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Friday, January 30, 2015

Scott Walker Round-Up

Bouie further observed that there is a vigorous debate among political analysts as to whether Republicans can win in the White House in 2016 (though probably not in 2020 and certainly not in 2024) by simply expanding their current base of primarily white voters, many of whom failed to turn out at the polls in 2012. “Which brings us back to Scott Walker,” Bouie wrote.

“Unlike Mitt Romney—who was merely adopted by the world of racially polarized politics—Walker was born in it and molded by it,” he added.

Quoting former The New Republic editorialist Alec MacGillis, Bouie asserted that Milwaukee – where Walker served as a county executive – is home to “profound racial equality, political segregation, [and] a parallel-universe news media.”

So Now Celebrating Hard Work Is Racist

Sounds rather egalitarian, doesn’t it? Aside from Walker’s mention of voter-identification laws—which was a blip in the overall speech, somewhat overshadowed, to be honest, by the section in which the governor described labor protestors threatening to “gut” his wife “like a deer”—you might be somewhat baffled as to how this speech, praising equal opportunity, could be racially charged. The subtext, as Bouie explained to me in a rather interesting Twitter exchange, is this: “The suggestion that there are people who celebrate dependence and refuse to work hard is racially polarizing.” 
For Bouie, skin color—and black skin color, to be explicit—immediately pops to mind.
Really? Is it? I guess it depends on where you’re coming from. When I hear that suggestion, I don’t reflexively view it in racial terms. There are plenty of white people on welfare or government assistance, after all, who are not living the most responsible lives. There are also many poor people, of all shades of the rainbow, who are disadvantaged out of misfortune or hard luck. To say that we have individual opportunity doesn’t negate that. But for Bouie, skin color—and black skin color, to be explicit—immediately pops to mind.

He’s not alone, either. His Slate article links, quotes, and praises a rather sensational hit piece that ran on Walker last year, accusing him of “toxic racial politics.” Written by Alex MacGillis in The New Republic, it was called, somewhat amazingly, “The Unelectable Whiteness of Scott Walker.”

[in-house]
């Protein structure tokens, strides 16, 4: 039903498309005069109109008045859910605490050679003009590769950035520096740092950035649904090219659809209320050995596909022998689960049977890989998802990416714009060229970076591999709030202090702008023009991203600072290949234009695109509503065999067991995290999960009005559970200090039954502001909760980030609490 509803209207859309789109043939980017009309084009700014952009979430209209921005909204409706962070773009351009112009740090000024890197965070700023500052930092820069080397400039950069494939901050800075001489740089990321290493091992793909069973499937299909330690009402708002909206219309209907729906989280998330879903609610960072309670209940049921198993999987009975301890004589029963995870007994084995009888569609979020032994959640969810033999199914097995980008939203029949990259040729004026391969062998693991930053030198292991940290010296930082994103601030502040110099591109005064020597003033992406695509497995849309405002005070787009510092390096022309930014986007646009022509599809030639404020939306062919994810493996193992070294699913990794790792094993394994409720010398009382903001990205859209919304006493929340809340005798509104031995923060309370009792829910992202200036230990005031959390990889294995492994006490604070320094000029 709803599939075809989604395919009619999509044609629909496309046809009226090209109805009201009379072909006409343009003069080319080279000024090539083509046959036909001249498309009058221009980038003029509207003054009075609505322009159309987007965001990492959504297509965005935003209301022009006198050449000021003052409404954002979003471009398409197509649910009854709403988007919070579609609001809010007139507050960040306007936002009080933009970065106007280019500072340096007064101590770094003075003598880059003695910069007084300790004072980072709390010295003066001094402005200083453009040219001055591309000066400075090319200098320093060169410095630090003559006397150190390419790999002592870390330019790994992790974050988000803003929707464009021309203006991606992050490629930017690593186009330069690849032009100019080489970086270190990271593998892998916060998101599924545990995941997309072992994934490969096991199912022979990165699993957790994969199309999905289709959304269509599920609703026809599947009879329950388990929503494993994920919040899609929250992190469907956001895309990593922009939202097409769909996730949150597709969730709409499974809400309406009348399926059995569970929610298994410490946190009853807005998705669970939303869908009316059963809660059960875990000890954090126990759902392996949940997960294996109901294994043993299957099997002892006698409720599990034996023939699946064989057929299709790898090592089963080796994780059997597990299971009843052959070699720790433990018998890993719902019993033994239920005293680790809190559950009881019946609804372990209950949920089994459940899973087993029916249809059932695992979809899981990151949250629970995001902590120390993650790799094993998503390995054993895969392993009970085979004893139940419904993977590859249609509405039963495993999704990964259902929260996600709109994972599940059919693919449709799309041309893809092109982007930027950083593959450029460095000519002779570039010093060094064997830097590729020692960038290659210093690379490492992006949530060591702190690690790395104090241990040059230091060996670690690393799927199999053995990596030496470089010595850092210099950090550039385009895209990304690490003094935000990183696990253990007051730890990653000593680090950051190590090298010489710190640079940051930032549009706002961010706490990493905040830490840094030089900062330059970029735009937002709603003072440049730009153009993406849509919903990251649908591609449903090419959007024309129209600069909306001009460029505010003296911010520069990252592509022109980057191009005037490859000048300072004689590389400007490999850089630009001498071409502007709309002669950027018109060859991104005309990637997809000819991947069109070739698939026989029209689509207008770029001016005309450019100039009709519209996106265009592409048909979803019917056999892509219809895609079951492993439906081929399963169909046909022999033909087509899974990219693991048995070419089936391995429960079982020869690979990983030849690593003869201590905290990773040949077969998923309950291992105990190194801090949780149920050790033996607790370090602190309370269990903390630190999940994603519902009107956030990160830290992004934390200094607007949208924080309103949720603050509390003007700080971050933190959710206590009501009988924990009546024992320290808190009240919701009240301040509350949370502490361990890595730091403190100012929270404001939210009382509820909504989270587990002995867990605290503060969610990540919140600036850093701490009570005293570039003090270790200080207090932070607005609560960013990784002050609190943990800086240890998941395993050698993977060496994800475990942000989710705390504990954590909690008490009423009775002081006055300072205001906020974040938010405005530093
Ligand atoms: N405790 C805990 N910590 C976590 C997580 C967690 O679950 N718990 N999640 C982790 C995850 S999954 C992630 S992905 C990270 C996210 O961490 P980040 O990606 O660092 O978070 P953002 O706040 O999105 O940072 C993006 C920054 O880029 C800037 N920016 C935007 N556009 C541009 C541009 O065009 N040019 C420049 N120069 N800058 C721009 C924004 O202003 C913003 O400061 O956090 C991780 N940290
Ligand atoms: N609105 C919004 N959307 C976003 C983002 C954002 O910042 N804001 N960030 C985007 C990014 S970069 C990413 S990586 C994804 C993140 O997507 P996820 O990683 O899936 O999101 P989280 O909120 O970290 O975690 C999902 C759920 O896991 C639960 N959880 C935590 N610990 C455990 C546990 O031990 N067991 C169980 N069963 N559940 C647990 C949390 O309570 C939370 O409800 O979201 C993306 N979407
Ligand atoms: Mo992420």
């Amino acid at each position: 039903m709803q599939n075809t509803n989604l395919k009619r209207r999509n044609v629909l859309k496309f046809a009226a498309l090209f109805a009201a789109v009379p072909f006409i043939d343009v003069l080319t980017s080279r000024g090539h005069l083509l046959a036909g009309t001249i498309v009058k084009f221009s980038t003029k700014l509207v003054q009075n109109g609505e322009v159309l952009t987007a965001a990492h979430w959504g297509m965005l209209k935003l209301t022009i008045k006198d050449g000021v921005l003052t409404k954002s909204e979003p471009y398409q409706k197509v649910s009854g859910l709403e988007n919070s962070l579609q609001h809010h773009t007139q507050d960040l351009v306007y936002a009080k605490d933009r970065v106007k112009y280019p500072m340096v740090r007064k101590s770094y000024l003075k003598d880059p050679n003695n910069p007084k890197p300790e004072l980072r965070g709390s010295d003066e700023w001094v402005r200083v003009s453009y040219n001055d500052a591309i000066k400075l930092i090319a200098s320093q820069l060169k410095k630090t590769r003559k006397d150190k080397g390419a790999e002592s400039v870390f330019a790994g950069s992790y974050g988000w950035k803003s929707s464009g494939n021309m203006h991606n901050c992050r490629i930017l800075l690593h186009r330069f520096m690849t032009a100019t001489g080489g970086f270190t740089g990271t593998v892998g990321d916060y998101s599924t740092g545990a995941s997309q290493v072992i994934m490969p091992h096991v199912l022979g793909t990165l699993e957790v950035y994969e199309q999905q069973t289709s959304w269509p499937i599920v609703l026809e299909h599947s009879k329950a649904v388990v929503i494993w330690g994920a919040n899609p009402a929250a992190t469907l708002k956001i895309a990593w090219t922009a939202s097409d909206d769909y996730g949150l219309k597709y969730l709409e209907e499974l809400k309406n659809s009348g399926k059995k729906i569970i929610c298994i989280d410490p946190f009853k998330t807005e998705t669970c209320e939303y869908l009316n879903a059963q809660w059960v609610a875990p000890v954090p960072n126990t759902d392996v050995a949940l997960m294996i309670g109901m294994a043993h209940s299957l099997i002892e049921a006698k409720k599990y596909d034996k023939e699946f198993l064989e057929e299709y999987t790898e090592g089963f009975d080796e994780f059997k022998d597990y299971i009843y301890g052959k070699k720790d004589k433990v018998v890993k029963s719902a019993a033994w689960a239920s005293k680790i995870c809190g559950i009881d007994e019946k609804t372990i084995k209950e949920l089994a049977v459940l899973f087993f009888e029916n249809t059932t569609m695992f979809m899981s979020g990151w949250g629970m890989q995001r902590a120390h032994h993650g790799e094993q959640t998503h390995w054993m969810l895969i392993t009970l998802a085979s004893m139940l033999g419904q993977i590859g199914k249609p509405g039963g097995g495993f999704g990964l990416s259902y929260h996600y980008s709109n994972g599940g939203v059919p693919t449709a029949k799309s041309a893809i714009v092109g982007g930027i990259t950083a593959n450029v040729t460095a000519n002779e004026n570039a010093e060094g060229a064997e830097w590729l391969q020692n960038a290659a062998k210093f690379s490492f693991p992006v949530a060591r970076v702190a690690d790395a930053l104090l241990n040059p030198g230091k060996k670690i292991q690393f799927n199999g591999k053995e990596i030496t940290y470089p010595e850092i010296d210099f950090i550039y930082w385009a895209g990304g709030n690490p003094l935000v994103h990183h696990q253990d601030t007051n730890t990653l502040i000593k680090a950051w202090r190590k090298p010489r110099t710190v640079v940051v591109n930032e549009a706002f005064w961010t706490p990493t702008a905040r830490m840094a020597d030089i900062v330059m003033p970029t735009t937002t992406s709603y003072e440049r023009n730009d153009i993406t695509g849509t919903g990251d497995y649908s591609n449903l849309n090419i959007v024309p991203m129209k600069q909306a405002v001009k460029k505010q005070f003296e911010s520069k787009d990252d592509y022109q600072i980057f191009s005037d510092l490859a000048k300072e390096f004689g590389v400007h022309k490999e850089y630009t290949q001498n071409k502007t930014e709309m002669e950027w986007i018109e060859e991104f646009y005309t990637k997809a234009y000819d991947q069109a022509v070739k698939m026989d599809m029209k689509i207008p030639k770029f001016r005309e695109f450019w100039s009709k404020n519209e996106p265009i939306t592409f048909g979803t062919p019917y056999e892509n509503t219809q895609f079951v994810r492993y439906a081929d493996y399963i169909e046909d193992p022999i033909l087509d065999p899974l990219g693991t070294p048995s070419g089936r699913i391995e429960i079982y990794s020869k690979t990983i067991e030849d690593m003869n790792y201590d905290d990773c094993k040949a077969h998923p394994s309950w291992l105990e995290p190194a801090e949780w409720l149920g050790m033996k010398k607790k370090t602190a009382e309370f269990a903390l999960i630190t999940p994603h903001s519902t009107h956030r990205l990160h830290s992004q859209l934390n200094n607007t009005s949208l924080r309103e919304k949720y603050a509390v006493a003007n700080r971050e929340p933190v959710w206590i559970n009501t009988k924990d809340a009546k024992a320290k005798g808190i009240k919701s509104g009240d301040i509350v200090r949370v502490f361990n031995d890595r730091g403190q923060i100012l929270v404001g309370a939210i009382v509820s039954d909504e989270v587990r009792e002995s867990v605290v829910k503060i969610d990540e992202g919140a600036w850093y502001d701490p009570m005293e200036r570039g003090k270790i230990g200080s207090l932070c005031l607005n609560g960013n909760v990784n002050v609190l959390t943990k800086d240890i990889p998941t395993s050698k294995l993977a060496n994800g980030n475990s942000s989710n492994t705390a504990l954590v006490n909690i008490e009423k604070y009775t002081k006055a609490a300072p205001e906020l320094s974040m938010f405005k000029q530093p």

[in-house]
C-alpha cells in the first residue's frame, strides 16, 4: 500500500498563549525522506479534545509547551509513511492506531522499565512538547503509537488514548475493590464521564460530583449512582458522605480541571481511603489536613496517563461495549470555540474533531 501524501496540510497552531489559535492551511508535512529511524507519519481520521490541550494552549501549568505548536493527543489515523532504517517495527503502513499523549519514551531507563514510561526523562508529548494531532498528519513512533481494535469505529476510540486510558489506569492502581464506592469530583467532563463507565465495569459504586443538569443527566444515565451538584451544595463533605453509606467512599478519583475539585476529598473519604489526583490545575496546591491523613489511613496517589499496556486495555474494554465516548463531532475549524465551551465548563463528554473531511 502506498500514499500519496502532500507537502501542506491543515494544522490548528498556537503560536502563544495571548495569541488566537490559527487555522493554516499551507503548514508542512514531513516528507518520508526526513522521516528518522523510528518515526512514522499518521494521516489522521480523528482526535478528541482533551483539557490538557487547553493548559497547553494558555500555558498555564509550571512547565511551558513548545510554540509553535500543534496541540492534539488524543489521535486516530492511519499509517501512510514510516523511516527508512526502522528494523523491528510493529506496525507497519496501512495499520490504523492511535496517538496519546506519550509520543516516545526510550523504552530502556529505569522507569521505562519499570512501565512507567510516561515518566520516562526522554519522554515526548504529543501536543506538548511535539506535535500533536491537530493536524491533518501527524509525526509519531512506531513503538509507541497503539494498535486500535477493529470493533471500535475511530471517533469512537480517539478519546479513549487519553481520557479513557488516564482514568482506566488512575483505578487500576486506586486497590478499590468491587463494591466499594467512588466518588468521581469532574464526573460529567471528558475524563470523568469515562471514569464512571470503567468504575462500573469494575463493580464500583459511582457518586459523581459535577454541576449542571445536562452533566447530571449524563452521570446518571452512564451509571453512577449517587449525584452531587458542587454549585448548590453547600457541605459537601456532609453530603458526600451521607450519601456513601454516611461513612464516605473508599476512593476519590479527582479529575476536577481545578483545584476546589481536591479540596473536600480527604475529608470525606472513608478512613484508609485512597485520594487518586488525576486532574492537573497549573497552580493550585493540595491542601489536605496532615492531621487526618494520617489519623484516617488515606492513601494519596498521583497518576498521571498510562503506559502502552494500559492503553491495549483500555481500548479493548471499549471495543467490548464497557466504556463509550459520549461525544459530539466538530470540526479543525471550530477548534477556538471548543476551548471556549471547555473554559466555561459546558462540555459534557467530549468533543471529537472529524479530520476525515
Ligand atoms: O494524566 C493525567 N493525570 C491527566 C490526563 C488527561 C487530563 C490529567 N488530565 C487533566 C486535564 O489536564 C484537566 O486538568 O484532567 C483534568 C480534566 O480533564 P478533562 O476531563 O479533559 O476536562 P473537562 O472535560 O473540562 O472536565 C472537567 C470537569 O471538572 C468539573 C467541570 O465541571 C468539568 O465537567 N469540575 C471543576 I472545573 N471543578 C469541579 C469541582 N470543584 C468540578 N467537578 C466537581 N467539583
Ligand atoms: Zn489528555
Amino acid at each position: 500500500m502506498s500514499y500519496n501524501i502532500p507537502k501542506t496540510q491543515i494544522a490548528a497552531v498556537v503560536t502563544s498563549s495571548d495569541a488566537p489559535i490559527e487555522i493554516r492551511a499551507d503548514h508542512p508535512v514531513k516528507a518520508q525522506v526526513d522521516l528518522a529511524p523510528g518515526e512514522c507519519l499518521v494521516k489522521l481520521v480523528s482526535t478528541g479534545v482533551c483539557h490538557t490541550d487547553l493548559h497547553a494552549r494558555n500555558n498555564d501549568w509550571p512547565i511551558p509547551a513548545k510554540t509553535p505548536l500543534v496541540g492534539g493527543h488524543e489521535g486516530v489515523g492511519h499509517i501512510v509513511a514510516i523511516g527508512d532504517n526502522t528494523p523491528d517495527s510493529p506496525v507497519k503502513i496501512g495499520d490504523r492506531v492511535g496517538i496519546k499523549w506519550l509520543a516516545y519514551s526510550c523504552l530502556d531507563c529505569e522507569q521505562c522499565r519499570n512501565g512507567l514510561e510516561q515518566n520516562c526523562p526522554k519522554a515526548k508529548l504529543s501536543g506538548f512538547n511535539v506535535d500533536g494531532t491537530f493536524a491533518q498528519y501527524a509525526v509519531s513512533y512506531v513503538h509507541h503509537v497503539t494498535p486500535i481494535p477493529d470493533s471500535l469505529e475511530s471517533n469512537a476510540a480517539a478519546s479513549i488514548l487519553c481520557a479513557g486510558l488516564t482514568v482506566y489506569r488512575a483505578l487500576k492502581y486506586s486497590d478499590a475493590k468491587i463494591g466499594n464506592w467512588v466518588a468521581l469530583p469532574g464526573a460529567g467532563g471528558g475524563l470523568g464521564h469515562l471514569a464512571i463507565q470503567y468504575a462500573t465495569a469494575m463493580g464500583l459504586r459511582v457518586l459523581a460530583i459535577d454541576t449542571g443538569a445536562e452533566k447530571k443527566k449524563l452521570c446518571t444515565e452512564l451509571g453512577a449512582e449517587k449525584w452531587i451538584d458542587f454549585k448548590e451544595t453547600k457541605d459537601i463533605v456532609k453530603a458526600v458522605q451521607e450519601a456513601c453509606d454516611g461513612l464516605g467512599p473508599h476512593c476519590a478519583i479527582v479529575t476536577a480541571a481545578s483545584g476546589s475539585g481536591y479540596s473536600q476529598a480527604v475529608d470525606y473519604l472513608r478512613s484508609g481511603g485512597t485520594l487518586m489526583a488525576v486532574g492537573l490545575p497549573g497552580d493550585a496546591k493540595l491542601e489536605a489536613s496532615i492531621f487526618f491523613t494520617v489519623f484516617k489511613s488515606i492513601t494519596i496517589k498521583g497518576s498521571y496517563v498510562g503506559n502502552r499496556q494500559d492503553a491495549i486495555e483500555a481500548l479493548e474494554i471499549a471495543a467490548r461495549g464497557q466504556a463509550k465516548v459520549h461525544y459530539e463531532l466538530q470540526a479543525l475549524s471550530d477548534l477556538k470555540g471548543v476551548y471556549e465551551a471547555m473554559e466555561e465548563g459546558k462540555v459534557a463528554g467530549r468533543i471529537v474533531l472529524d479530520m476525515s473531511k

“Wait,” you might be thinking. “That’s kind of a racially polarizing headline to be approvingly citing in a piece bemoaning racial polarization!” Yes, my friend, it is.
Still, he had a good week, even for a filthy racist.
Scott Walker has had a pretty good week, and the results of this survey shouldn't change it. Walker has once again won the first, second and consensus choice survey questions in the Hot Air Primary Survey, increasing his leads in each category. In fact at the end of Tuesday night, Walker had a full 50% of the first choice vote and nearly 85% of the consensus, figures which dipped Wednesday evening as strong Mitt Romney supporters flooded the zone.

First choice top three are Walker, Ted Cruz, and Romney. No one else breaks 5%. 
Well good news, Romney is no longer in play.
After putting considerable thought into making another run for president, I've decided it is best to give other leaders in the Party the opportunity to become our next nominee.
Let me give you some of my thinking. First, I am convinced that with the help of the people on this call, we could win the nomination. Our finance calls made it clear that we would have enough funding to be more than competitive. With few exceptions, our field political leadership is ready and enthusiastic about a new race. And the reaction of Republican voters across the country was both surprising and heartening. I know that early poll numbers move up and down a great deal during a campaign, but we would have no doubt started in a strong position. One poll out just today shows me gaining support and leading the next closest contender by nearly two to one. I also am leading in all of the four early states. So I am convinced that we could win the nomination, but fully realize it would have been difficult test and a hard fight.
So that's good. I mean.. Oh.. Mitt.. why? So disappointing.

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